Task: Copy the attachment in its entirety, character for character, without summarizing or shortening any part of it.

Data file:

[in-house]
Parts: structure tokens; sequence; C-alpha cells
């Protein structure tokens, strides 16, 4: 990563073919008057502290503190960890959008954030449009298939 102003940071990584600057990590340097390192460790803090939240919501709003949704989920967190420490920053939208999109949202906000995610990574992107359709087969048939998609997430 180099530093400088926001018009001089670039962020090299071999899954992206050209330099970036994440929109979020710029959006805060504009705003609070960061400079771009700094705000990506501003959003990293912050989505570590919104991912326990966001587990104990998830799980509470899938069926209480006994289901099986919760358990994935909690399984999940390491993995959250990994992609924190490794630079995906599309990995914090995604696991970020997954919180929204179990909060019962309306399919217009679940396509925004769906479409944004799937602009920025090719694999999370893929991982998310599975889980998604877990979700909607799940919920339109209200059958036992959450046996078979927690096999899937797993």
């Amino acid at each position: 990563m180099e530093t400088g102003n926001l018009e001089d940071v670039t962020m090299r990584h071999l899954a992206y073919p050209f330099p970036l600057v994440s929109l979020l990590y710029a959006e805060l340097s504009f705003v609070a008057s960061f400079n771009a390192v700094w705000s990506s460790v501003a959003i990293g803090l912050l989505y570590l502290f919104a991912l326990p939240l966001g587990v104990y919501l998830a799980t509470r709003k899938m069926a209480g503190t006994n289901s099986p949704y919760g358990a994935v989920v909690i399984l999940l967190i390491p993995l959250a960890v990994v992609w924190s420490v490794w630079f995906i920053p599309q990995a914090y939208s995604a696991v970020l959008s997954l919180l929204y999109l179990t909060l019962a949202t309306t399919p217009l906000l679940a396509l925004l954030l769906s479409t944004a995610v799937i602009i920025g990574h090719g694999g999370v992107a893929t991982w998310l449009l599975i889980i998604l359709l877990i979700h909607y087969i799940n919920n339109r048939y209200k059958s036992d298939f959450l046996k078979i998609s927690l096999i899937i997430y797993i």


[in-house]
Parts: structure tokens; sequence; C-alpha cells
């Protein structure tokens, strides 16, 4: 990563073919008057502290503190960890959008954030449009298939 102003940071990584600057990590340097390192460790803090939240919501709003949704989920967190420490920053939208999109949202906000995610990574992107359709087969048939998609997430 180099530093400088926001018009001089670039962020090299071999899954992206050209330099970036994440929109979020710029959006805060504009705003609070960061400079771009700094705000990506501003959003990293912050989505570590919104991912326990966001587990104990998830799980509470899938069926209480006994289901099986919760358990994935909690399984999940390491993995959250990994992609924190490794630079995906599309990995914090995604696991970020997954919180929204179990909060019962309306399919217009679940396509925004769906479409944004799937602009920025090719694999999370893929991982998310599975889980998604877990979700909607799940919920339109209200059958036992959450046996078979927690096999899937797993």
């Amino acid at each position: 990563m180099e530093t400088g102003n926001l018009e001089d940071v670039t962020m090299r990584h071999l899954a992206y073919p050209f330099p970036l600057v994440s929109l979020l990590y710029a959006e805060l340097s504009f705003v609070a008057s960061f400079n771009a390192v700094w705000s990506s460790v501003a959003i990293g803090l912050l989505y570590l502290f919104a991912l326990p939240l966001g587990v104990y919501l998830a799980t509470r709003k899938m069926a209480g503190t006994n289901s099986p949704y919760g358990a994935v989920v909690i399984l999940l967190i390491p993995l959250a960890v990994v992609w924190s420490v490794w630079f995906i920053p599309q990995a914090y939208s995604a696991v970020l959008s997954l919180l929204y999109l179990t909060l019962a949202t309306t399919p217009l906000l679940a396509l925004l954030l769906s479409t944004a995610v799937i602009i920025g990574h090719g694999g999370v992107a893929t991982w998310l449009l599975i889980i998604l359709l877990i979700h909607y087969i799940n919920n339109r048939y209200k059958s036992d298939f959450l046996k078979i998609s927690l096999i899937i997430y797993i």